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is the drooping of one or both eyelids. It may affect your vision. You may tilt your head back to see underneath the drooping eyelid. You may also try to lift your eyelids by raising your eyebrows.
Contact your healthcare provider for the following symptoms:
- Worsening vision
- New symptoms
- Questions or concerns about your condition or care
Treatment for ptosis
may not be needed if your ptosis is mild. If your ptosis affects your vision, you may need surgery to tighten your levator muscle or to reattach it. If your levator muscle is too weak, your eyelid may be attached to or suspended from the area under your eyebrow. This will allow your forehead muscles to do the work of lifting your eyelid.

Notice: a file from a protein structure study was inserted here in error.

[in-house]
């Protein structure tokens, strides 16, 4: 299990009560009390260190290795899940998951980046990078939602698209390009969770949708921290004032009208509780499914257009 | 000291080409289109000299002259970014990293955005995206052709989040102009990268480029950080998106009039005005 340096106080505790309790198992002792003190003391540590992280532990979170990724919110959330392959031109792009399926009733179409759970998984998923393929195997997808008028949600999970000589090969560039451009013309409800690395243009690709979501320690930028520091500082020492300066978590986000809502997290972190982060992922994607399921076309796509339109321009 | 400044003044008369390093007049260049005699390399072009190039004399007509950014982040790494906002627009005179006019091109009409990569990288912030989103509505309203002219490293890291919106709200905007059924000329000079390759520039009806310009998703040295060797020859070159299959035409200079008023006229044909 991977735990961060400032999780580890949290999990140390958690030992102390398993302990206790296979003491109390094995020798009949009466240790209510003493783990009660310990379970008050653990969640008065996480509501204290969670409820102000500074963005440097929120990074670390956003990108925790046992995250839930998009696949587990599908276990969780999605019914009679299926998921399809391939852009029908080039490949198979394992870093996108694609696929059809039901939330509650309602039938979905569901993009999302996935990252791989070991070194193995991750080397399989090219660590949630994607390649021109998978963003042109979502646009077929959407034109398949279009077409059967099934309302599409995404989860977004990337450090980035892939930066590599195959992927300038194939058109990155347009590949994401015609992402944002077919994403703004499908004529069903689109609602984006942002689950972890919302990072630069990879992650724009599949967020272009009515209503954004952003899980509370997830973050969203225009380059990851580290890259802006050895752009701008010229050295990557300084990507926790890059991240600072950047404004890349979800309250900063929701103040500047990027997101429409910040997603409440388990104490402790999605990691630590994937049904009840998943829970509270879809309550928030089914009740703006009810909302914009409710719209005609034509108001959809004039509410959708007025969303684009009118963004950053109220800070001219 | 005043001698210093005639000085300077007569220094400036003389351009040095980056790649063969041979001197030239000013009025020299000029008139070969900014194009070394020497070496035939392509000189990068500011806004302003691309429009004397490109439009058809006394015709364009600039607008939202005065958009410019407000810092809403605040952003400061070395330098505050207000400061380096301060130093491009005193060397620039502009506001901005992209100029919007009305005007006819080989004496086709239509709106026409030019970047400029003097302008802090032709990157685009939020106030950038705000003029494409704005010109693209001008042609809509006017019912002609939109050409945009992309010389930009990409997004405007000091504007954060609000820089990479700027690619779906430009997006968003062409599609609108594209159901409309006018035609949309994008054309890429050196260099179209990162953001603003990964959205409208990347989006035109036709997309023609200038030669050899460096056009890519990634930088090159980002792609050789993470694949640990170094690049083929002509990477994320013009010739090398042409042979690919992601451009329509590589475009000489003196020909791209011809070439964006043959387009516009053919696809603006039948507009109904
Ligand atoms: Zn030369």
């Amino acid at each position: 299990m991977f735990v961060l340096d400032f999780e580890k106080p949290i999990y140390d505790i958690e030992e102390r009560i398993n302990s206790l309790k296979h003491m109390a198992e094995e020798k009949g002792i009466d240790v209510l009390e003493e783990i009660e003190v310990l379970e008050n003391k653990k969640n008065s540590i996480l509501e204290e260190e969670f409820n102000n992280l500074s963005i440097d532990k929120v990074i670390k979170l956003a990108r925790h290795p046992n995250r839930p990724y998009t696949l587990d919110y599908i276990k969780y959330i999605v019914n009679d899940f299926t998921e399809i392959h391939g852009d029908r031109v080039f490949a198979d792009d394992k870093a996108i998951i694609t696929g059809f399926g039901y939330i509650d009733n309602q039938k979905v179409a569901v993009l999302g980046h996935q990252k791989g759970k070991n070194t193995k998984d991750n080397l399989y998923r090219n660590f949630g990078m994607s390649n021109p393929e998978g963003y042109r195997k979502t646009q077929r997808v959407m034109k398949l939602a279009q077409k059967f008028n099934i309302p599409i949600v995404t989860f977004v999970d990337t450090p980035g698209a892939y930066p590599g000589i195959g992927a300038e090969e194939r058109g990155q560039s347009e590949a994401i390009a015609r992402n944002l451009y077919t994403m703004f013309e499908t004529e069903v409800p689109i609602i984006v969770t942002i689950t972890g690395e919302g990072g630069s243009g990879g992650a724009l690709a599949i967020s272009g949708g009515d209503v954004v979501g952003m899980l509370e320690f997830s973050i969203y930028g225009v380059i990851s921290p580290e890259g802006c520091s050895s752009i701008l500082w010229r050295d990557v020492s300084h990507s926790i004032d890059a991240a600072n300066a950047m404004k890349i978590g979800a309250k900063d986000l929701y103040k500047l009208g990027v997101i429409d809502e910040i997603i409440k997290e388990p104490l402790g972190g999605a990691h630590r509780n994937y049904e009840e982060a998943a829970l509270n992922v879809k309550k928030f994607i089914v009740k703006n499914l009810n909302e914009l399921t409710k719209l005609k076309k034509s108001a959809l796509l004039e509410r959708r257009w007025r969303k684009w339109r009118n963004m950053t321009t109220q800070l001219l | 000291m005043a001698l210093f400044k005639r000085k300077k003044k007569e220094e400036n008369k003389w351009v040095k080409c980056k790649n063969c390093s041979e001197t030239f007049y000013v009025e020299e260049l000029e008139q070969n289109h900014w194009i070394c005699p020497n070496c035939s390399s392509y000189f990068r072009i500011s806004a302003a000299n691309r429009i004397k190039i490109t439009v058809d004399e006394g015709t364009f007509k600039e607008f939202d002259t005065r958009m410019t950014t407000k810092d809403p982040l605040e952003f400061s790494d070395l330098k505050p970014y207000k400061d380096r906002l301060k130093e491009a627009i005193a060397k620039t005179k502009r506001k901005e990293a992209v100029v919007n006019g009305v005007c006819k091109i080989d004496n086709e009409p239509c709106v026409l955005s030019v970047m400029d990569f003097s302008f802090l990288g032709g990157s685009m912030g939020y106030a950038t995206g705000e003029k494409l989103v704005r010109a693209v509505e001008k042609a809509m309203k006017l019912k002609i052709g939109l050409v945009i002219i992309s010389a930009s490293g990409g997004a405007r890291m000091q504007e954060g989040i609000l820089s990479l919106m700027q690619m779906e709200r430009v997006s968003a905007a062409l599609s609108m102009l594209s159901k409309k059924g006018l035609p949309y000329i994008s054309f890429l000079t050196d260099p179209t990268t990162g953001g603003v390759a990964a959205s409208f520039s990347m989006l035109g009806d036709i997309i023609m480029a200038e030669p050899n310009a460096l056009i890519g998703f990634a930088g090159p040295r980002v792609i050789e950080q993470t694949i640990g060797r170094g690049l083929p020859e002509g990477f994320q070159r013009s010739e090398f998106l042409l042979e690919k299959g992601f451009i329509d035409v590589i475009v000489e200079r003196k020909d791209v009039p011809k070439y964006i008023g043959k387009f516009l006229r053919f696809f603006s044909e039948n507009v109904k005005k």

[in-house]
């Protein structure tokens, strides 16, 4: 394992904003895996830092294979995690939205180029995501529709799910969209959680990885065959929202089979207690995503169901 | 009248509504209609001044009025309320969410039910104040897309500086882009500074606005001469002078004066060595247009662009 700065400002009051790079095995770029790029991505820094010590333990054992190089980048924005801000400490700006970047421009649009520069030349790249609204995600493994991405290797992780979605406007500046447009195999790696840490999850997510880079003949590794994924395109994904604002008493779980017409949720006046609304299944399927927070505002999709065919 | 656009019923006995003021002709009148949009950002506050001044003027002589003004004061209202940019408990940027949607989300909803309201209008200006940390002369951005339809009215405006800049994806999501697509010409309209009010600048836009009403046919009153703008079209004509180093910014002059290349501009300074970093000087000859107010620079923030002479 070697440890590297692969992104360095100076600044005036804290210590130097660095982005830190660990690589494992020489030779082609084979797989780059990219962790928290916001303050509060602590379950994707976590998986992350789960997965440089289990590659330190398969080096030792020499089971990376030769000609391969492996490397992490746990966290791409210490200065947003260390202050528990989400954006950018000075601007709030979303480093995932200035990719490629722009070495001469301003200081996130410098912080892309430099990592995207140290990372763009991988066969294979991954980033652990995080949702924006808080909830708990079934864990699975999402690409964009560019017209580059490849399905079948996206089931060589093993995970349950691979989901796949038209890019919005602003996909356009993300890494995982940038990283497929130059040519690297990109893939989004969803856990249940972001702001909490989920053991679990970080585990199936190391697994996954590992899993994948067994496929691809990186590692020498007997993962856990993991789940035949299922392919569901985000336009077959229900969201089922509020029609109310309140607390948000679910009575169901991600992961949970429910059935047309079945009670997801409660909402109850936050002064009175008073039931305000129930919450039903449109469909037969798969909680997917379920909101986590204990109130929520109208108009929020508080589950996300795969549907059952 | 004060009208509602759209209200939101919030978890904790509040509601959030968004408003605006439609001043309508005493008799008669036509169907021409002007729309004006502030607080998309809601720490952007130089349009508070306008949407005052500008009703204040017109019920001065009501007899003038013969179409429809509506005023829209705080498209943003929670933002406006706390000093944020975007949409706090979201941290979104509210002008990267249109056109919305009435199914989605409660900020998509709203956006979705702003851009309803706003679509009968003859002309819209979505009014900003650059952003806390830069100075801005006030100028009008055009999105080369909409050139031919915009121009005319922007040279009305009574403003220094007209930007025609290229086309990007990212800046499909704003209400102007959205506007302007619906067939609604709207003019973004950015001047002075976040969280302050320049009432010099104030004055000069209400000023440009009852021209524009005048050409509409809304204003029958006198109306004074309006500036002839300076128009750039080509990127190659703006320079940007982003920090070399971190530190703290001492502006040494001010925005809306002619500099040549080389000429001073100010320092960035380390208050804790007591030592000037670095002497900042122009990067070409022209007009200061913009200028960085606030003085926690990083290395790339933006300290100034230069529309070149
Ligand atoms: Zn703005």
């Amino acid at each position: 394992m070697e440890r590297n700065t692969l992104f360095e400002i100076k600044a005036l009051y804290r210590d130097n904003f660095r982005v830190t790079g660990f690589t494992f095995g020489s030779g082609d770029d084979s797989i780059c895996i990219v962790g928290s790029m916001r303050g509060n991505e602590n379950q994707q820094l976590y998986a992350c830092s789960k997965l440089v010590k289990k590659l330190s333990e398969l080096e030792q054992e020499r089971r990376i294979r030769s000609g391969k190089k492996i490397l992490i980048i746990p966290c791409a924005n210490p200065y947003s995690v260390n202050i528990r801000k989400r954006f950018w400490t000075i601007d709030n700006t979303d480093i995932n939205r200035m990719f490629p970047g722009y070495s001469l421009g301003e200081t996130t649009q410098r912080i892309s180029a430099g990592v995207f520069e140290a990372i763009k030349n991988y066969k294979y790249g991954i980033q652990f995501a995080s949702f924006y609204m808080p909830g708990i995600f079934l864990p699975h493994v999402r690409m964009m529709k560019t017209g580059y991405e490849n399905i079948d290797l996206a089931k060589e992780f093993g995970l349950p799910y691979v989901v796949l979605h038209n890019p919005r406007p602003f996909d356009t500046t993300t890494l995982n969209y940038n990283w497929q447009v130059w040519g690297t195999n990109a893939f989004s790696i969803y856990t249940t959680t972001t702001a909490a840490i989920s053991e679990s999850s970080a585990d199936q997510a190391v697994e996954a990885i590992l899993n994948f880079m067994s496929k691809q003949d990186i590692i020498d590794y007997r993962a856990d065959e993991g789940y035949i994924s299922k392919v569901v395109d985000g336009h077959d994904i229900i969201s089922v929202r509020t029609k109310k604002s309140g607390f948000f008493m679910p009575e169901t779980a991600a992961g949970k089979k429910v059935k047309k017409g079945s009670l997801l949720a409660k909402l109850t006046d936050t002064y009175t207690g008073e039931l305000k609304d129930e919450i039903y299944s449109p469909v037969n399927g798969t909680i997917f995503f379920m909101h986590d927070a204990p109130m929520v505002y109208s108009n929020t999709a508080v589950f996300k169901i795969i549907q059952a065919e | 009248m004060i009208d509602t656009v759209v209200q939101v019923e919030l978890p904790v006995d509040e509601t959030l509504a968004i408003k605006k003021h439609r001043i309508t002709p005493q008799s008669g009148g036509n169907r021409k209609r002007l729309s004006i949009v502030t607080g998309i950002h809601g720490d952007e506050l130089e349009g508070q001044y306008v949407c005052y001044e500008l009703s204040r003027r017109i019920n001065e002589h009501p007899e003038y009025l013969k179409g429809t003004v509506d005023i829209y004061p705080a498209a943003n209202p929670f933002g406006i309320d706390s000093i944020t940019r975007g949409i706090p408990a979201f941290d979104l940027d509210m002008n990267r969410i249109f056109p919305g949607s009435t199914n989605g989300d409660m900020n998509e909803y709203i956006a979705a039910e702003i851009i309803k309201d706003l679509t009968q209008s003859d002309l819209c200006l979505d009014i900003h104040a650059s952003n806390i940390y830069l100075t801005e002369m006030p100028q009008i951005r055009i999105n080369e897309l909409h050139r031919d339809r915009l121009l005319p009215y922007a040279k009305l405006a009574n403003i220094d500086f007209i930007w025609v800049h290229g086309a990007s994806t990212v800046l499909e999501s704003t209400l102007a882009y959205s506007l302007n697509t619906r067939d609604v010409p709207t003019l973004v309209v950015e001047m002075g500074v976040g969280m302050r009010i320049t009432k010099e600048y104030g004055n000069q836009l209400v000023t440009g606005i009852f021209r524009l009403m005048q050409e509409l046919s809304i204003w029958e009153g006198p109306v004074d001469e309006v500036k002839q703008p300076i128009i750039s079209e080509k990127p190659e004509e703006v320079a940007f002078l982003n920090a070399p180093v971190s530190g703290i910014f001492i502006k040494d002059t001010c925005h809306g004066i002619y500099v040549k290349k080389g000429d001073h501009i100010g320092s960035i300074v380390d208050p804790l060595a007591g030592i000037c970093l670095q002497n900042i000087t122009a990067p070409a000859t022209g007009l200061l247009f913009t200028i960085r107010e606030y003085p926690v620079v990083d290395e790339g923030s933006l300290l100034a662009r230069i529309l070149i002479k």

Follow up with your healthcare provider as directed:
Write down your questions so you remember to ask them during your visits.
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The above information is an educational aid only. It is not intended as medical advice for individual conditions or treatments. Talk to your doctor, nurse or pharmacist before following any medical regimen to see if it is safe and effective for you.
Learn more about Ptosis (Ambulatory Care)
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